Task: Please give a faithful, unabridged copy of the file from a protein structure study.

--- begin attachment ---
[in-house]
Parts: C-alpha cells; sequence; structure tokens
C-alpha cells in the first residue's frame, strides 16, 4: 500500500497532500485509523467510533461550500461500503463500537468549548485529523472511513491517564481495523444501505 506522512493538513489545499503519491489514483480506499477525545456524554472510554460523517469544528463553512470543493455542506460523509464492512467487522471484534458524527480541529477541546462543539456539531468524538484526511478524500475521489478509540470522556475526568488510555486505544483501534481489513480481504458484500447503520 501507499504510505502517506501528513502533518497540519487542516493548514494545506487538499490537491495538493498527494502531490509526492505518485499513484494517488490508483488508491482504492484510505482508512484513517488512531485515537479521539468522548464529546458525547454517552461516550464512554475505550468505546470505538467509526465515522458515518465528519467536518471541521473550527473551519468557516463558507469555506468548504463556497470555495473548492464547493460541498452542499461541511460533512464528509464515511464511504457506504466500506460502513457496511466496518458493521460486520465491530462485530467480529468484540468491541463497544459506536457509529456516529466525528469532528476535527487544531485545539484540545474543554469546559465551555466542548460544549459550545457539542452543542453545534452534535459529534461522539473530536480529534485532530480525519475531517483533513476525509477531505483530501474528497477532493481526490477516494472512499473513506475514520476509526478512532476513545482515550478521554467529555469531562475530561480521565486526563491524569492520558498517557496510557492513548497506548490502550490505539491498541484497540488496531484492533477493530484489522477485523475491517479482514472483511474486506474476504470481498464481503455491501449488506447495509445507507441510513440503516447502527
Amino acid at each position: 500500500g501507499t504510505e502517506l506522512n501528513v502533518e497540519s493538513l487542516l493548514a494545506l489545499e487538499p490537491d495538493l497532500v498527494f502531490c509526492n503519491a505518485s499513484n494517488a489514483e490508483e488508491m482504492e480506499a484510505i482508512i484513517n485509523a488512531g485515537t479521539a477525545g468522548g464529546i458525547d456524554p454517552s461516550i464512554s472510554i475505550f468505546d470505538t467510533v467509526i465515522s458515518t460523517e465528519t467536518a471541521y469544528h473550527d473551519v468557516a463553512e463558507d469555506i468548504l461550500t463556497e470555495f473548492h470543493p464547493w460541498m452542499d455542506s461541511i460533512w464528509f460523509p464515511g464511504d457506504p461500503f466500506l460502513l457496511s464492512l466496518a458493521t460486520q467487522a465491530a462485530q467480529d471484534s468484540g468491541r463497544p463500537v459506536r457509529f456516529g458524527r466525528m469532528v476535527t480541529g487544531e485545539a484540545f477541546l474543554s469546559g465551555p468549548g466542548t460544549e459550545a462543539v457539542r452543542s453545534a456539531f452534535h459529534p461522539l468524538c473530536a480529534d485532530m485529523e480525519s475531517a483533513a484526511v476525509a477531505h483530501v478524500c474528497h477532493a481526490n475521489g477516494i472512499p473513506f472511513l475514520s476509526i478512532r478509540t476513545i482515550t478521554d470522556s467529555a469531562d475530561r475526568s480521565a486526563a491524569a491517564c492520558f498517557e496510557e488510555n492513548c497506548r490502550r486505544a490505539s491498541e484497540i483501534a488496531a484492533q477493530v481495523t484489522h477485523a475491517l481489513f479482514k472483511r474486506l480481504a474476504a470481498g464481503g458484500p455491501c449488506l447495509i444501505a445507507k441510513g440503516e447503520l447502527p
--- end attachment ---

[in-house]
Parts: C-alpha cells; sequence; structure tokens
C-alpha cells in the first residue's frame, strides 16, 4: 500500500497532500485509523467510533461550500461500503463500537468549548485529523472511513491517564481495523444501505 506522512493538513489545499503519491489514483480506499477525545456524554472510554460523517469544528463553512470543493455542506460523509464492512467487522471484534458524527480541529477541546462543539456539531468524538484526511478524500475521489478509540470522556475526568488510555486505544483501534481489513480481504458484500447503520 501507499504510505502517506501528513502533518497540519487542516493548514494545506487538499490537491495538493498527494502531490509526492505518485499513484494517488490508483488508491482504492484510505482508512484513517488512531485515537479521539468522548464529546458525547454517552461516550464512554475505550468505546470505538467509526465515522458515518465528519467536518471541521473550527473551519468557516463558507469555506468548504463556497470555495473548492464547493460541498452542499461541511460533512464528509464515511464511504457506504466500506460502513457496511466496518458493521460486520465491530462485530467480529468484540468491541463497544459506536457509529456516529466525528469532528476535527487544531485545539484540545474543554469546559465551555466542548460544549459550545457539542452543542453545534452534535459529534461522539473530536480529534485532530480525519475531517483533513476525509477531505483530501474528497477532493481526490477516494472512499473513506475514520476509526478512532476513545482515550478521554467529555469531562475530561480521565486526563491524569492520558498517557496510557492513548497506548490502550490505539491498541484497540488496531484492533477493530484489522477485523475491517479482514472483511474486506474476504470481498464481503455491501449488506447495509445507507441510513440503516447502527
Amino acid at each position: 500500500g501507499t504510505e502517506l506522512n501528513v502533518e497540519s493538513l487542516l493548514a494545506l489545499e487538499p490537491d495538493l497532500v498527494f502531490c509526492n503519491a505518485s499513484n494517488a489514483e490508483e488508491m482504492e480506499a484510505i482508512i484513517n485509523a488512531g485515537t479521539a477525545g468522548g464529546i458525547d456524554p454517552s461516550i464512554s472510554i475505550f468505546d470505538t467510533v467509526i465515522s458515518t460523517e465528519t467536518a471541521y469544528h473550527d473551519v468557516a463553512e463558507d469555506i468548504l461550500t463556497e470555495f473548492h470543493p464547493w460541498m452542499d455542506s461541511i460533512w464528509f460523509p464515511g464511504d457506504p461500503f466500506l460502513l457496511s464492512l466496518a458493521t460486520q467487522a465491530a462485530q467480529d471484534s468484540g468491541r463497544p463500537v459506536r457509529f456516529g458524527r466525528m469532528v476535527t480541529g487544531e485545539a484540545f477541546l474543554s469546559g465551555p468549548g466542548t460544549e459550545a462543539v457539542r452543542s453545534a456539531f452534535h459529534p461522539l468524538c473530536a480529534d485532530m485529523e480525519s475531517a483533513a484526511v476525509a477531505h483530501v478524500c474528497h477532493a481526490n475521489g477516494i472512499p473513506f472511513l475514520s476509526i478512532r478509540t476513545i482515550t478521554d470522556s467529555a469531562d475530561r475526568s480521565a486526563a491524569a491517564c492520558f498517557e496510557e488510555n492513548c497506548r490502550r486505544a490505539s491498541e484497540i483501534a488496531a484492533q477493530v481495523t484489522h477485523a475491517l481489513f479482514k472483511r474486506l480481504a474476504a470481498g464481503g458484500p455491501c449488506l447495509i444501505a445507507k441510513g440503516e447503520l447502527p